Angry Limerick shareholders in Kerry Co-Op to meet over controversial shares issue

Eugene Phelan


Eugene Phelan


Angry Limerick shareholders in Kerry Co-Op to meet over controversial shares issue

The meeting will be held this Monday, May 13 in the South Court Hotel

FARMERS and shareholders in Kerry Co-op are to meet in Limerick next week as anger grows over a new cash for shares scheme that the company is introducing.

There are believed to be around 2,500 shareholders from Limerick who have some of the  €2.4 billion worth of shares in the company including current milk suppliers and those who for a variety of reasons, including retirement, have stopped supplying milk.

Dave Scannell of Listowel who farms in Ardagh said that the shareholders want to gain access to their shares.

He has organised a meeting in the Southcourt Hotel, Raheen on Monday, May 13, at 8pm, hoping that every shareholder in the Limerick/Clare area will attend.

“This cash for shares scheme is going to be suitable to only about 50 shareholders, the other 13,450 will be facing penal taxation. Anyone who bought these shares in the last few years will be facing total wipe out of their investment. It is common sense that when shareholders are asked to vote for this proposal to go ahead at the Kerry Co-op AGM on June 19  it should be overwhelming rejected,” said Mr Scannell of the Kerry Co-op Shareholders Alliance.

Kerry’s company secretary Thomas Hunter McGowan has argued however that “no two people have the same tax situation”.

“This scheme will be better for those on the lower tax rate,” he said last week.

He also  said the shares are locked in and there was no other option for discharging them except via the proposed scheme.

Mr Scannell claims if the cash for shares scheme comes into play the inheritance tax valuation put upon these shares will double from €300 to approximately €600.

For anyone who then wishes to take part in the scheme they will then face income tax, PRSI and USC of up to 55% and no allowances will be made for whatever inheritance tax they have already paid.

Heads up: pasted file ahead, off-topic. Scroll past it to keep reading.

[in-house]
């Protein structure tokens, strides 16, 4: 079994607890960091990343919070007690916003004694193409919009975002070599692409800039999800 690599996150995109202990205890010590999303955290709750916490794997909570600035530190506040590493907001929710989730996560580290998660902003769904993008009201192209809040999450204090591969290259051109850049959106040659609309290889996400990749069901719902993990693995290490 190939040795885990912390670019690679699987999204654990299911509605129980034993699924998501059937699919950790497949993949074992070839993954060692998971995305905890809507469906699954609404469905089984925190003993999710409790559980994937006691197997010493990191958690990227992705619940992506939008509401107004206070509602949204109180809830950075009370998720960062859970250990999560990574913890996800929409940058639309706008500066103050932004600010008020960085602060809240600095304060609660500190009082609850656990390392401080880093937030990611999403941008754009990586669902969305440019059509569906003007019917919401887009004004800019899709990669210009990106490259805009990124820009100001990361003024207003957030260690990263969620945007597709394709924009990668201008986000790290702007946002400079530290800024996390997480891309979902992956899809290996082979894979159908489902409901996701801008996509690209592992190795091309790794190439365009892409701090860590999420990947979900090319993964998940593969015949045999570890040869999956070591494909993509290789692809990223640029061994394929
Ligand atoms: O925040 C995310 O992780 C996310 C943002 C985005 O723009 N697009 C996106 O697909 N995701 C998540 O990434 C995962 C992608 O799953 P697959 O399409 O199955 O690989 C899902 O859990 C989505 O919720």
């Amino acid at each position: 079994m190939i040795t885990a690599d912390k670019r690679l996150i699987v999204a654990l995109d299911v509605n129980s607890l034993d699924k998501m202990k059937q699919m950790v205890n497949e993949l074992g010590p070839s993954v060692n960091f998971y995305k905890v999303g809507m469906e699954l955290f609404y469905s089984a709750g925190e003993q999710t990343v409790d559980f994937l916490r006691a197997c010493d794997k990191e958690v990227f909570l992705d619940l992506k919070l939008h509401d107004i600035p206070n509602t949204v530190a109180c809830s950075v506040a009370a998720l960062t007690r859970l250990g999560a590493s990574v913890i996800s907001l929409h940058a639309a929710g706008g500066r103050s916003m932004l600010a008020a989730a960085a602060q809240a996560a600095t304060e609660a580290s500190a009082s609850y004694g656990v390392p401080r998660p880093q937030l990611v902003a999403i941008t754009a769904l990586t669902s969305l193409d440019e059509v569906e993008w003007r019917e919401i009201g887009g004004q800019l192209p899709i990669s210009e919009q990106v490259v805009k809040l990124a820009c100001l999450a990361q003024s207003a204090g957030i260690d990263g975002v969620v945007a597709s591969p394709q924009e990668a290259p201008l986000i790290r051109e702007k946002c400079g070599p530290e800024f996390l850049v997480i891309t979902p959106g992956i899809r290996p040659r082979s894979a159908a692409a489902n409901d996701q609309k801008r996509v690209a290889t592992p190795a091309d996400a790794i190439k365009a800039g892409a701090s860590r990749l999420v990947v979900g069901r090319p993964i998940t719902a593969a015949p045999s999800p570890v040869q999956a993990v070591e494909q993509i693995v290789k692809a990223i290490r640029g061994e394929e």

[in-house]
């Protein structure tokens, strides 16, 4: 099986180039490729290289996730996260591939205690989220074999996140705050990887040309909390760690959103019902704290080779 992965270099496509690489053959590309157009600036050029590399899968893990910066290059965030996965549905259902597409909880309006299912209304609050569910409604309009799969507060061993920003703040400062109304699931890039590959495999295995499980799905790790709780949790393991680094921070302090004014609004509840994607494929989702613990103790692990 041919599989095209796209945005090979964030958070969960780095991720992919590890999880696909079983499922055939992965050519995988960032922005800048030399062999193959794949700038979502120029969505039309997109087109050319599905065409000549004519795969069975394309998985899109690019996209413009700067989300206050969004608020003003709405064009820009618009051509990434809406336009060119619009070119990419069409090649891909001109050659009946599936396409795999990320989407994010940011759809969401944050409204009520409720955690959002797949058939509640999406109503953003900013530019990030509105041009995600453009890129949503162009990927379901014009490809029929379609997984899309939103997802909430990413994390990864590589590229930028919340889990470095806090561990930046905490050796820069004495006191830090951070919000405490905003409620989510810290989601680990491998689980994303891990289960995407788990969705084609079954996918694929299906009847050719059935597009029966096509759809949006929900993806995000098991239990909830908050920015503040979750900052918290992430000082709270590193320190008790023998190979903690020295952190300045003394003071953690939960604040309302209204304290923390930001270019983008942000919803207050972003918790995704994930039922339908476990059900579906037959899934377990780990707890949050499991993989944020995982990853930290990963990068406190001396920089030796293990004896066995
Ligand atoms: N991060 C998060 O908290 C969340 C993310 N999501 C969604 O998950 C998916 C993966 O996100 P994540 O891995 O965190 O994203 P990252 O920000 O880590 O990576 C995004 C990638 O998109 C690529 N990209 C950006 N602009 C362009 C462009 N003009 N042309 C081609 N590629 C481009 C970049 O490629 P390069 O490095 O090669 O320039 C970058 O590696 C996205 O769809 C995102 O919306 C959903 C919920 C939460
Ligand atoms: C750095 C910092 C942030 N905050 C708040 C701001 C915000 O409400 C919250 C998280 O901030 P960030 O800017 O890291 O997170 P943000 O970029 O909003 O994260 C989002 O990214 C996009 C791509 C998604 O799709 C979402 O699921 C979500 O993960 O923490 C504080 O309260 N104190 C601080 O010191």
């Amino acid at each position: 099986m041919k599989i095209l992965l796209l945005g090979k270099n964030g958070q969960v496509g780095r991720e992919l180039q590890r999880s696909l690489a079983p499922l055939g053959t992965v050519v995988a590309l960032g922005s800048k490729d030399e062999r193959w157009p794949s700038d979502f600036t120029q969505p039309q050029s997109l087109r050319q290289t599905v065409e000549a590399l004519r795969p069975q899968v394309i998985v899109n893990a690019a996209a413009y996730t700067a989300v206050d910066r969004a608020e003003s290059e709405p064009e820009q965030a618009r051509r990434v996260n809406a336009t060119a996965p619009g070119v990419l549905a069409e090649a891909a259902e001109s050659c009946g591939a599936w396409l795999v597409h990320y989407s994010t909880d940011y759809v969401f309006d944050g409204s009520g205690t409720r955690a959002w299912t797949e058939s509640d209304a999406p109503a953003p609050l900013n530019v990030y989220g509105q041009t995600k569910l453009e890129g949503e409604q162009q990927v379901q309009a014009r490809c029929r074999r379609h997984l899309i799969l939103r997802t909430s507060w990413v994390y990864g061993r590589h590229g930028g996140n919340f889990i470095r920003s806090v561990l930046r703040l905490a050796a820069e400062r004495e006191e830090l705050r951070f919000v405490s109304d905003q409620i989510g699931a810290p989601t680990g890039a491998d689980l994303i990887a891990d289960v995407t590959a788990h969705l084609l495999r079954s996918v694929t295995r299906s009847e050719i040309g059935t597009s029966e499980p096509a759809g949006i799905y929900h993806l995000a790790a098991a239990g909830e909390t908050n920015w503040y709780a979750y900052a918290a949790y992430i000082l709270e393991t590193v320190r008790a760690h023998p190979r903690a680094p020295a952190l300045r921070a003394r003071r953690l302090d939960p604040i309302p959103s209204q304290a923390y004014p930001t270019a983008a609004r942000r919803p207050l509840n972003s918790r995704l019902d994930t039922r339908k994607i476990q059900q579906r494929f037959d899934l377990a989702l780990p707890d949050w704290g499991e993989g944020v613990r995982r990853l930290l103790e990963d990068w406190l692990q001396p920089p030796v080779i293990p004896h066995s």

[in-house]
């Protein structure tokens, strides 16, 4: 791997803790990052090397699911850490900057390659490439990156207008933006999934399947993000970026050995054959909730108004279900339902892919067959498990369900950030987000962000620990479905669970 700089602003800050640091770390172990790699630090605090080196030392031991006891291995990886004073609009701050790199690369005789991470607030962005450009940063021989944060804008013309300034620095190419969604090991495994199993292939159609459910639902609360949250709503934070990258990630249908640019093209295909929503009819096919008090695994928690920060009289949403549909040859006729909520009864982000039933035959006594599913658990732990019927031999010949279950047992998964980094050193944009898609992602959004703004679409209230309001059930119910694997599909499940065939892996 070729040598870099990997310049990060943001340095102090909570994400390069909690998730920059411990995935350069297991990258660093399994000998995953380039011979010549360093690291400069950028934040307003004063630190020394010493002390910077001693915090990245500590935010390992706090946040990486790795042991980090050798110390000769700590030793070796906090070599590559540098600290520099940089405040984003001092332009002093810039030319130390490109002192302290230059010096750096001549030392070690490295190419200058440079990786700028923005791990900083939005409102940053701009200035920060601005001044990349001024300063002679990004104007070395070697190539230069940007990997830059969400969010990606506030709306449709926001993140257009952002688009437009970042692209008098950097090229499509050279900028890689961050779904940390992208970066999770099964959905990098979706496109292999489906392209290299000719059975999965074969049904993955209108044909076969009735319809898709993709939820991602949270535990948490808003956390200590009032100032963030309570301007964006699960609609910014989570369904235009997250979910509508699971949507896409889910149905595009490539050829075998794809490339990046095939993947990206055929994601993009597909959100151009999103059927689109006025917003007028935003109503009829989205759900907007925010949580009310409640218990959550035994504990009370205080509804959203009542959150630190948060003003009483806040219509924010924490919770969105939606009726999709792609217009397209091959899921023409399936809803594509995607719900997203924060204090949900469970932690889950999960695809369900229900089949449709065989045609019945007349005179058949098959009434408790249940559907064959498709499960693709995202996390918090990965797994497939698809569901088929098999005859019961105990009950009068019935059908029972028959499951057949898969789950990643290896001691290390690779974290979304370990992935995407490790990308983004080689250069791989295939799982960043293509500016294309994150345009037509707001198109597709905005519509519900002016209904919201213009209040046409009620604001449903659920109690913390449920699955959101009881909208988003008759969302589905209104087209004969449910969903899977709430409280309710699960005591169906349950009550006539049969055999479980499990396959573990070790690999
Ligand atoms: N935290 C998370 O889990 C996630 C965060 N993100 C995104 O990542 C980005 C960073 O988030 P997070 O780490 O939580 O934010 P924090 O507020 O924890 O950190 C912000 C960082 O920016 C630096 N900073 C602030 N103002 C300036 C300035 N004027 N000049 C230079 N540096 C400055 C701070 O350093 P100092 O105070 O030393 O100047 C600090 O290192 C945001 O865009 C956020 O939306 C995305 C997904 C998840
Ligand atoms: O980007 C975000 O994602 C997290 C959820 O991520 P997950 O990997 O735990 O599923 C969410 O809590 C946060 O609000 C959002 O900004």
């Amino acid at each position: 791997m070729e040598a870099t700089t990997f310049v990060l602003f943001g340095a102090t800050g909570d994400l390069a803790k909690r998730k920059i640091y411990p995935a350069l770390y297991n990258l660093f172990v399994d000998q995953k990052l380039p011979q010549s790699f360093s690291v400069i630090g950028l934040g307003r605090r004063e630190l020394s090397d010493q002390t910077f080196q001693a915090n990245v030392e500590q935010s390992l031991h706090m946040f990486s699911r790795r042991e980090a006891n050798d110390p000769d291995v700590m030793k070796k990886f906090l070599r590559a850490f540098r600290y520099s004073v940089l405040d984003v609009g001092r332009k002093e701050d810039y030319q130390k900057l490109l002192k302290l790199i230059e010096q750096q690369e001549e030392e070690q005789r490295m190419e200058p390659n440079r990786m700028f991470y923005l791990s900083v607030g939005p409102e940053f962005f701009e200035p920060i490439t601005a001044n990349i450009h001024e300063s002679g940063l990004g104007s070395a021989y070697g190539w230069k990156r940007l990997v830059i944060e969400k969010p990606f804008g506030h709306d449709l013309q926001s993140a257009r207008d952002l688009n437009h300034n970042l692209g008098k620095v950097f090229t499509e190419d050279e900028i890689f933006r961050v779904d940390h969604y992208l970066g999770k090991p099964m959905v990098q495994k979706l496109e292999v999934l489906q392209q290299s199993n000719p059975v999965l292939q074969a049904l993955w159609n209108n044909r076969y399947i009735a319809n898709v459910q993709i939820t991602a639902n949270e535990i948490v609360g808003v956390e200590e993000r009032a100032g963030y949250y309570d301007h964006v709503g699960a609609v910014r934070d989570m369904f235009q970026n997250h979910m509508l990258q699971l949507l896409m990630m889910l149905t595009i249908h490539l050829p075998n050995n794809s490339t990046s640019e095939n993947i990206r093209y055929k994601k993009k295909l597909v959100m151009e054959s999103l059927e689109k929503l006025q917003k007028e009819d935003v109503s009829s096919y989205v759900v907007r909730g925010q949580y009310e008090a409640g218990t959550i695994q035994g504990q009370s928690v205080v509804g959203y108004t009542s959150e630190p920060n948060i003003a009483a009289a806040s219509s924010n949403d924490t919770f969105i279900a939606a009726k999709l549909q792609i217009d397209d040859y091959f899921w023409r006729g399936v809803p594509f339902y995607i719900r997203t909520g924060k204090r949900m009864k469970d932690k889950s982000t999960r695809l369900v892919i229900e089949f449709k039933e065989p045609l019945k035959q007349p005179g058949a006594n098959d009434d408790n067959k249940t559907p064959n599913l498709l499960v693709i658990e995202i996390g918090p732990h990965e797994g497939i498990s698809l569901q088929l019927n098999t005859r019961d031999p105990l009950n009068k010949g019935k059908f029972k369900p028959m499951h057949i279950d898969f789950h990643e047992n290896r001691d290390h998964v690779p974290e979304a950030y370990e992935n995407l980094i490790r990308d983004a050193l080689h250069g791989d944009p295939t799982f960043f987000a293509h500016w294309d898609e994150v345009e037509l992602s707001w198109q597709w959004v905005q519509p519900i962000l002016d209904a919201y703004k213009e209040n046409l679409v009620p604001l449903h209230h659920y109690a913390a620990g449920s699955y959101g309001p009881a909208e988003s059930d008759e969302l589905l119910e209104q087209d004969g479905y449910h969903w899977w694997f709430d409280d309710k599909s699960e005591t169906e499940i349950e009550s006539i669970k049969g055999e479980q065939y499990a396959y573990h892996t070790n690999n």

“This will lead to penal double taxation. Regardless of how small a shareholding an individual may own if they are within or already near the top tax bracket then this scheme is of no practical use to them as they will be paying the top rate of tax on any money received.

“When it’s factored in that Kerry Co-op will be withholding 5% of your shares, that the flood of shares onto the market will likely cause Kerry Group’s share price to take a significant hit I fear it is likely that the people who opt into this scheme will only be left with the crumbs on the floor.

“The scheme opens May 13, closes June 5, the shares will be sold by July 22, if you opt into this scheme in May or June you won’t have the faintest idea what price you’ll get for your shares when they’re sold in July.”

He also claimed that because the proceeds of this scheme will be deemed as income those who opt into the scheme that are on non contributory pensions, are receiving carer’s allowance or have children in receipt of college grants will be placing themselves in a most precarious position.

“I think it is unfair that shareholders are being given the option to partake in this scheme before it has even been put forward for shareholder approval, I am dubious this may skew the result of the vote.”

“This scheme is only going to be suitable to an extremely low number of shareholders, if it goes ahead about 13,400 shareholders will just be getting thrown to the wolves for the sake of only 100 or most likely even less shareholders. This scheme is not a legitimate alternative to previous share spin outs.